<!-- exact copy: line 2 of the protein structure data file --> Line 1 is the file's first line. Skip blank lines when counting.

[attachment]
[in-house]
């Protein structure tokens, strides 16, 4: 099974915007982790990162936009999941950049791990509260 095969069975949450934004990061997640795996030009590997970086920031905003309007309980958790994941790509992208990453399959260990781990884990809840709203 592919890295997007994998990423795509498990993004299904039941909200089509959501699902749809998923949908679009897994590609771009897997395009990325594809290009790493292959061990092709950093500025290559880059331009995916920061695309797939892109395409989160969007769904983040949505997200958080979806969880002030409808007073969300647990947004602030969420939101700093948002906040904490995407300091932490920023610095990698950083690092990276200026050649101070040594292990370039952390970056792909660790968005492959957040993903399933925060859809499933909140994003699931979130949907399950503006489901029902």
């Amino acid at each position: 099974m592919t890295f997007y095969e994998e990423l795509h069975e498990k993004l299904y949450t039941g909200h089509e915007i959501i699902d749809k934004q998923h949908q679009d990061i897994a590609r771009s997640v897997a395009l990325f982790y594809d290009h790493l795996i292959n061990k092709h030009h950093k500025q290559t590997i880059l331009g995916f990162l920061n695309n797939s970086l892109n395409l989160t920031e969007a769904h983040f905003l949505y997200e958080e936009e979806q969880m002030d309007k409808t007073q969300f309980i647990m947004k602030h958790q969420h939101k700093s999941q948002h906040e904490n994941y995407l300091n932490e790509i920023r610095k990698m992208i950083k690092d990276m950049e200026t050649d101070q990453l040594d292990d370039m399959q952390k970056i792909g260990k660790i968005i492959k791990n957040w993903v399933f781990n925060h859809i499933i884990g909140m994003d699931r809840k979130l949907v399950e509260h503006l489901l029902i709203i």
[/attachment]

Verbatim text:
């Protein structure tokens, strides 16, 4: 099974915007982790990162936009999941950049791990509260 095969069975949450934004990061997640795996030009590997970086920031905003309007309980958790994941790509992208990453399959260990781990884990809840709203 592919890295997007994998990423795509498990993004299904039941909200089509959501699902749809998923949908679009897994590609771009897997395009990325594809290009790493292959061990092709950093500025290559880059331009995916920061695309797939892109395409989160969007769904983040949505997200958080979806969880002030409808007073969300647990947004602030969420939101700093948002906040904490995407300091932490920023610095990698950083690092990276200026050649101070040594292990370039952390970056792909660790968005492959957040993903399933925060859809499933909140994003699931979130949907399950503006489901029902």